The “On the Eighth Day God Made a Farmer” commercial during the Super Bowl got me thinking. Thanks for everyone who has expressed appreciation for the men and women who feed this nation and the world!
If your only connection to food means buying straight from the grocery store shelves and eating it, it’s easy to lose touch with where those packages of hamburger, cartons of eggs, gallons of milk and loaves of bread actually started and how that raw material was planted, raised, fed, watered, harvested and marketed before it got anywhere near your table.
It’s disappointing to realize that many people truly do NOT know where their food comes from. When my mom was teaching kindergarten (not that many years ago), she taught a unit on farming each year and showed the kids a picture of a cow being milked by a milking machine. She asked the class to tell her what was going on in the picture. Without fail, each year several children said “They’re putting milk in the cow.” Granted, this was at a rather “inner city” school . . . but still . . it was in Iowa and the town wasn’t THAT big that kids would be isolated from agriculture and food sources. Yet, they were.
For a nation that was founded on agriculture, we’re coming dangerously close to losing touch with our agrarian roots. My friends all know the Farmer and they know why he rarely comes to dog shows with me. Yet acquaintances ask where he is and my answer is always the same, “He’s busy.” “Can’t he take a day off?” they ask. Sure. Maybe. If he can arrange with his brother to feed 400 head of beef cattle twice a day, monitor the cow/calf herds on two separate farms and tend to whatever degree of calving, crop planting, spraying, harvesting, hay making, manure hauling and field work is required by the season. Not to mention maintaining the buildings, machinery and fences, keeping the well pumping, forming a marketing plan, dealing with the banker, vet, seed, chemical and implement salesmen, keeping up with technology and staying ahead of all the government regulations.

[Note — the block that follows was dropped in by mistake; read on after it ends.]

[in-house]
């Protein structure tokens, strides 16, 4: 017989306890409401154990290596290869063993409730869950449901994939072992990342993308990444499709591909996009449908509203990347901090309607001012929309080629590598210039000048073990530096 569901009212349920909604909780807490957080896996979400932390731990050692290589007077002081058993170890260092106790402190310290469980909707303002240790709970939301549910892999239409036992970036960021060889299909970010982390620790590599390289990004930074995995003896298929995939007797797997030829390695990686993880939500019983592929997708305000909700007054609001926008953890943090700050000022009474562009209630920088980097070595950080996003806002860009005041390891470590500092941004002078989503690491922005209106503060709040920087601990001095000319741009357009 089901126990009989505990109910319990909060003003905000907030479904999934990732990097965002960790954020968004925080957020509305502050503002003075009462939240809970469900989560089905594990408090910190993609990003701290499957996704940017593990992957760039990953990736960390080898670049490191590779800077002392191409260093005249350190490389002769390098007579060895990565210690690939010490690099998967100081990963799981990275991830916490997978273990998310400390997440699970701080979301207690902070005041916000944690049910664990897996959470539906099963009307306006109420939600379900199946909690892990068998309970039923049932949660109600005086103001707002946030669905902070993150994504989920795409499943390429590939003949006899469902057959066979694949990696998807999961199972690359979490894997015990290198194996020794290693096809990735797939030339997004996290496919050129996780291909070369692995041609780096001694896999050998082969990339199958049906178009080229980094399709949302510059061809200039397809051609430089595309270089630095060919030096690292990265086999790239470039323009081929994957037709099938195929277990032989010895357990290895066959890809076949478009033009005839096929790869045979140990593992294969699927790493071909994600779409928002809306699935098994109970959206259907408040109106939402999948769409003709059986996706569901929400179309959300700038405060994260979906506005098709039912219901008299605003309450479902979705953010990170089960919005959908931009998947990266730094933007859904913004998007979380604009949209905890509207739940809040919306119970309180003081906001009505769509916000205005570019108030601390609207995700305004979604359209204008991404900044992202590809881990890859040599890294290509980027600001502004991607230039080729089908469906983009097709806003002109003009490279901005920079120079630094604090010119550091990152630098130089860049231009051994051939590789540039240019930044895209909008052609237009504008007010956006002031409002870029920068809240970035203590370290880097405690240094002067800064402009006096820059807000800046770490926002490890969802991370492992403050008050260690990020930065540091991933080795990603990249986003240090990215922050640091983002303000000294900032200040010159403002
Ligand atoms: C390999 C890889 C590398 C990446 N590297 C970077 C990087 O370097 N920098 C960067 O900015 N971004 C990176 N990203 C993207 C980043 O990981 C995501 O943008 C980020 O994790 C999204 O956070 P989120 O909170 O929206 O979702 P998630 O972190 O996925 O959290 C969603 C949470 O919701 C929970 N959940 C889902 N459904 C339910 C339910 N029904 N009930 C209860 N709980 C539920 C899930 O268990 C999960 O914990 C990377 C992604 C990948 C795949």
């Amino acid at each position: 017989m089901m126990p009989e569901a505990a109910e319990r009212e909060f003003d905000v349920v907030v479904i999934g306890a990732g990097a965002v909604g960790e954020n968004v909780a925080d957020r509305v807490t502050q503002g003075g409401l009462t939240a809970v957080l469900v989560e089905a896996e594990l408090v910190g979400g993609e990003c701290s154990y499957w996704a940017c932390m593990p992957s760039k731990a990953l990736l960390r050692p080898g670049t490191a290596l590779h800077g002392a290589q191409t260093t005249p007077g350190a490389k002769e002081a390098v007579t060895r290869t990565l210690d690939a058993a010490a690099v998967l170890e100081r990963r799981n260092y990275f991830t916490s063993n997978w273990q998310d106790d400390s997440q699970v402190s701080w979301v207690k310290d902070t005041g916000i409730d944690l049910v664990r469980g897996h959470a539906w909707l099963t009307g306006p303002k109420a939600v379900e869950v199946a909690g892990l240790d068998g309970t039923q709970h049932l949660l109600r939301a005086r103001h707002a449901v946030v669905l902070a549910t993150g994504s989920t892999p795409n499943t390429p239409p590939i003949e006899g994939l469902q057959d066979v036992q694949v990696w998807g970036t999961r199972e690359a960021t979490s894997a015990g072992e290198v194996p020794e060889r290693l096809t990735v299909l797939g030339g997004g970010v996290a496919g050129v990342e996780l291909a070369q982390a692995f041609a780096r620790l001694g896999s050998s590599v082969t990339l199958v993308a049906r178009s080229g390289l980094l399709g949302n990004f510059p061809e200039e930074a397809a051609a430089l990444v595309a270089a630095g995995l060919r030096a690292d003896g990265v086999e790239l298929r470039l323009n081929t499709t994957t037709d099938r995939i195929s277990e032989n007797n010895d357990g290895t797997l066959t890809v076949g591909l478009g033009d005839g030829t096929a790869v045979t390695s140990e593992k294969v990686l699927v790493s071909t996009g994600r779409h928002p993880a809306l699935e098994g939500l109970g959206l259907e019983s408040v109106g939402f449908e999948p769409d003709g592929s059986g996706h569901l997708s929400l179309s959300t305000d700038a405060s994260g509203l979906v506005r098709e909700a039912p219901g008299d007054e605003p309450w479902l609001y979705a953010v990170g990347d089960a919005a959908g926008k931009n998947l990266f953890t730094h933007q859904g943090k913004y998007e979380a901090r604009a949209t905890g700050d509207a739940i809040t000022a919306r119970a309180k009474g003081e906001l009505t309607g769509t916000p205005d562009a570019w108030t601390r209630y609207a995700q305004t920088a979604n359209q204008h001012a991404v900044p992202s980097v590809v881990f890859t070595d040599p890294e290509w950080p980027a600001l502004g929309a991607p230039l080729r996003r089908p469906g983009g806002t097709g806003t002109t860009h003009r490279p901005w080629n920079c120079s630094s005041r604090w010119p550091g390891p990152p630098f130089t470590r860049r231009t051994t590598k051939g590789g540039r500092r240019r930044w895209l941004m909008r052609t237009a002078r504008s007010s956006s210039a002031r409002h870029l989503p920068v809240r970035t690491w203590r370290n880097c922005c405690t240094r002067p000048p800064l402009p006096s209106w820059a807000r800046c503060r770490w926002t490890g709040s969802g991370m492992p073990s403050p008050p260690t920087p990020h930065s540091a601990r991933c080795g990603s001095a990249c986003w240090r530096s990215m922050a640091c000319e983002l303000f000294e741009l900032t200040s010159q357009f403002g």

You don't have to be crazy to farm but it helps. Wait, maybe it's you don't have to be crazy to marry a farmer but it helps . . .
I did a little research. The following info is from the Des Moines Register, the Iowa Department of Agriculture and Land Stewardship, the Iowa Farm Bureau, the United States Department of Agriculture and the National Corn Growers Association.
When Abraham Lincoln created the U.S. Department of Agriculture in 1862, about 90 out of every 100 Americans were farmers. Today, that number has shrunk to just 2 out of every 100 Americans.
The average American farmer feeds about 155 people worldwide. In 1960 that number was 25.6.
Only 20 percent of Iowa’s 90,000 farmers raise livestock today. (Yay, us!)
Iowa ranks first in the nation in corn and soybean production.
Hamburger from a single steer will make about 720 quarter-pound hamburgers.
The average size of an Iowa farm is around 333 acres (as of 2011).
One acre is about the size of a football field without its end zones.
Farmland values range from the low $1,000s per acre up to $10,000 per acre, depending on soil quality and arability (i.e, "farmability")
A bushel of corn can sweeten 400 cans of soda, make 38 boxes of corn flakes or produce more than 2.5 gallons of ethanol.
Iowa has at least 11,000 different soils that make up some of the richest, most productive land in the world. ( I think at least 10,000 of these have made their way into my house on paws and boots.)
Iowa’s agricultural products from all sources were worth $20.5 billion in 2007.
90 percent of all Iowa crop land is farmed using some form of conservation practice.
Conservation methods have reduced wind and water erosion on American crop land by more than a third even in the last 20 years even as yields have more than quadrupled.
Each year, Iowa farmers produce approximately 8.2 million turkeys; 148,000 pounds of cheese; 3.8 million head of cattle; 1,230 million pounds of wool; 2.1 billion bushels of corn, 13.8 billion eggs, 4.12 billion pounds of milk; 17.3 million hogs; 235,000 sheet and 525 million bushels of soybeans.
No wonder you rarely see the Farmer at dog shows with me. He’s making sure you have enough to eat.